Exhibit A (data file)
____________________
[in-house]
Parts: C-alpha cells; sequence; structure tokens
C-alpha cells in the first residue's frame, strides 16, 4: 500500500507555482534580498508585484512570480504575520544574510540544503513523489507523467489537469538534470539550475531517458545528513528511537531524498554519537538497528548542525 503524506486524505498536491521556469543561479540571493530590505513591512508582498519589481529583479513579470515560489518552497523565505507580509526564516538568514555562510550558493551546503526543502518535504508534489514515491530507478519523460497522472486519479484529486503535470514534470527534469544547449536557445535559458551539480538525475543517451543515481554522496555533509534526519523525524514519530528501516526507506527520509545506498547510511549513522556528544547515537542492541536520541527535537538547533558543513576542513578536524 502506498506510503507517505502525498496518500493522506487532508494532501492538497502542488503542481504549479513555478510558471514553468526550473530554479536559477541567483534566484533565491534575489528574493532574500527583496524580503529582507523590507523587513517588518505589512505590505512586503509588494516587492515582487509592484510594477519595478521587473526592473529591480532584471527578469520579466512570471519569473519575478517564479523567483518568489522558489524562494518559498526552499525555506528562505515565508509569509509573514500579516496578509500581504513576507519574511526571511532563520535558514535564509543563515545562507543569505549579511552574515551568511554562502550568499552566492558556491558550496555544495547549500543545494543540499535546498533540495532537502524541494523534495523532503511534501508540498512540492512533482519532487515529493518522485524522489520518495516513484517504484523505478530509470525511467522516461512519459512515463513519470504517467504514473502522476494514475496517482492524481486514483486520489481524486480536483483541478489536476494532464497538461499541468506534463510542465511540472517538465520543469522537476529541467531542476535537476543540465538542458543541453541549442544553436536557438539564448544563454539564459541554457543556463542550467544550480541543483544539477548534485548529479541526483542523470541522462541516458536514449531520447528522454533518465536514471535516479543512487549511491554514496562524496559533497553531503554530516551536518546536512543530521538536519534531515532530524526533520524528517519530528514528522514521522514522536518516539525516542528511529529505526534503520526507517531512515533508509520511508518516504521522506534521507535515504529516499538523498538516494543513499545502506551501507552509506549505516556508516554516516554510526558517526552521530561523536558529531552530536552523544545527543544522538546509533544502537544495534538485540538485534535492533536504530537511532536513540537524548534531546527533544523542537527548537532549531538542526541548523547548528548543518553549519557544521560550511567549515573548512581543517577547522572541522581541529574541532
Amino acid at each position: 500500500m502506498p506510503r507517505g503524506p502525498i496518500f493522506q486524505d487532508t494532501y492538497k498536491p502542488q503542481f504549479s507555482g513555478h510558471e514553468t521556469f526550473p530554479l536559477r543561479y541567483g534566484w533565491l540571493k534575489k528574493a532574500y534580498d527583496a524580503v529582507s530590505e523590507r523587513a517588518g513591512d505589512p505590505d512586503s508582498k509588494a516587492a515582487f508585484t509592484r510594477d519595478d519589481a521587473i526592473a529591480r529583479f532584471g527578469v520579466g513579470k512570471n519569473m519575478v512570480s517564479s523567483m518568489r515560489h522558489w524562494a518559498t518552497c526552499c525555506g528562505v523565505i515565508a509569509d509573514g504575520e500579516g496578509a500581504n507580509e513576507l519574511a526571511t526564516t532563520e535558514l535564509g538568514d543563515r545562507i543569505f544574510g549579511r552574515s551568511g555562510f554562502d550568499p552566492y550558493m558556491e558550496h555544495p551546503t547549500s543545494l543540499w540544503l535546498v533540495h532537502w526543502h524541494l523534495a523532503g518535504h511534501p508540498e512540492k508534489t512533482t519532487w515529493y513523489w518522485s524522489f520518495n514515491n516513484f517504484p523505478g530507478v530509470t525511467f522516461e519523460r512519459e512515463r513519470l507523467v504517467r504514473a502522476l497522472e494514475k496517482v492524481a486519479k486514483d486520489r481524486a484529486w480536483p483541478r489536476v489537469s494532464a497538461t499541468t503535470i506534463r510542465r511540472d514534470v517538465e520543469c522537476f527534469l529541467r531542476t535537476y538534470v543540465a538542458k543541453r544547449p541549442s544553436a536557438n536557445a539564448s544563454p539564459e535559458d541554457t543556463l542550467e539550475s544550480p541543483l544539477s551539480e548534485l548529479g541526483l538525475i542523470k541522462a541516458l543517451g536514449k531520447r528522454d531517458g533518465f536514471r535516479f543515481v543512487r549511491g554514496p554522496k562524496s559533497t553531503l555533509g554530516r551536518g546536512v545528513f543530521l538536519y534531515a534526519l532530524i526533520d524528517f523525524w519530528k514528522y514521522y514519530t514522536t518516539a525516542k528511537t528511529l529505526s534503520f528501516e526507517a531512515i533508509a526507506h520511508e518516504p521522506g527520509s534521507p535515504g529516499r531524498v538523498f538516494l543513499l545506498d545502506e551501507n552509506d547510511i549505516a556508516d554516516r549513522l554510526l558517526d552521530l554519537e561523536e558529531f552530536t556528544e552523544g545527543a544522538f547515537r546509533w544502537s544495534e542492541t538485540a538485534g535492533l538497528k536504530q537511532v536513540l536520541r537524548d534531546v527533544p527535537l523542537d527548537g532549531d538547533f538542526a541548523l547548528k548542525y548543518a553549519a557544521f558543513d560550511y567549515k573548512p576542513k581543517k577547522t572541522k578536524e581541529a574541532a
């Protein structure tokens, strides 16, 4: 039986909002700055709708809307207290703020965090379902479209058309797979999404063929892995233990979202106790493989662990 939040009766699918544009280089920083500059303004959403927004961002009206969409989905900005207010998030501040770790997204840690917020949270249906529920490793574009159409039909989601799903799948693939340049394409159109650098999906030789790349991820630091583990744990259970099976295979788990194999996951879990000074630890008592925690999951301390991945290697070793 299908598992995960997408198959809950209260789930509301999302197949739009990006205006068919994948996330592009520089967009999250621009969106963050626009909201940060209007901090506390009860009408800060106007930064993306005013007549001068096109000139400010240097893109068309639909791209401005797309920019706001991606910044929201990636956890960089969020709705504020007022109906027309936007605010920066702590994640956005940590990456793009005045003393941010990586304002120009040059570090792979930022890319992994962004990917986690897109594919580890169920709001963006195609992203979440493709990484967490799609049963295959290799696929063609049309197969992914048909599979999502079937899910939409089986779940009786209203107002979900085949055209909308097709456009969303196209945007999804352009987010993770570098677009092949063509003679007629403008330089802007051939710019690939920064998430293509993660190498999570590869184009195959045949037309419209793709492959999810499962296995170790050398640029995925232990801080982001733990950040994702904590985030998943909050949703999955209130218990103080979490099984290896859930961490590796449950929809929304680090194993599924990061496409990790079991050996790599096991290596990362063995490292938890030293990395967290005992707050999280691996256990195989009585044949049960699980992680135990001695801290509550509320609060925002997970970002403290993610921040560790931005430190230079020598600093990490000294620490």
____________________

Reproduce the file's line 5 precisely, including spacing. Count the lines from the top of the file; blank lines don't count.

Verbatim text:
């Protein structure tokens, strides 16, 4: 039986909002700055709708809307207290703020965090379902479209058309797979999404063929892995233990979202106790493989662990 939040009766699918544009280089920083500059303004959403927004961002009206969409989905900005207010998030501040770790997204840690917020949270249906529920490793574009159409039909989601799903799948693939340049394409159109650098999906030789790349991820630091583990744990259970099976295979788990194999996951879990000074630890008592925690999951301390991945290697070793 299908598992995960997408198959809950209260789930509301999302197949739009990006205006068919994948996330592009520089967009999250621009969106963050626009909201940060209007901090506390009860009408800060106007930064993306005013007549001068096109000139400010240097893109068309639909791209401005797309920019706001991606910044929201990636956890960089969020709705504020007022109906027309936007605010920066702590994640956005940590990456793009005045003393941010990586304002120009040059570090792979930022890319992994962004990917986690897109594919580890169920709001963006195609992203979440493709990484967490799609049963295959290799696929063609049309197969992914048909599979999502079937899910939409089986779940009786209203107002979900085949055209909308097709456009969303196209945007999804352009987010993770570098677009092949063509003679007629403008330089802007051939710019690939920064998430293509993660190498999570590869184009195959045949037309419209793709492959999810499962296995170790050398640029995925232990801080982001733990950040994702904590985030998943909050949703999955209130218990103080979490099984290896859930961490590796449950929809929304680090194993599924990061496409990790079991050996790599096991290596990362063995490292938890030293990395967290005992707050999280691996256990195989009585044949049960699980992680135990001695801290509550509320609060925002997970970002403290993610921040560790931005430190230079020598600093990490000294620490």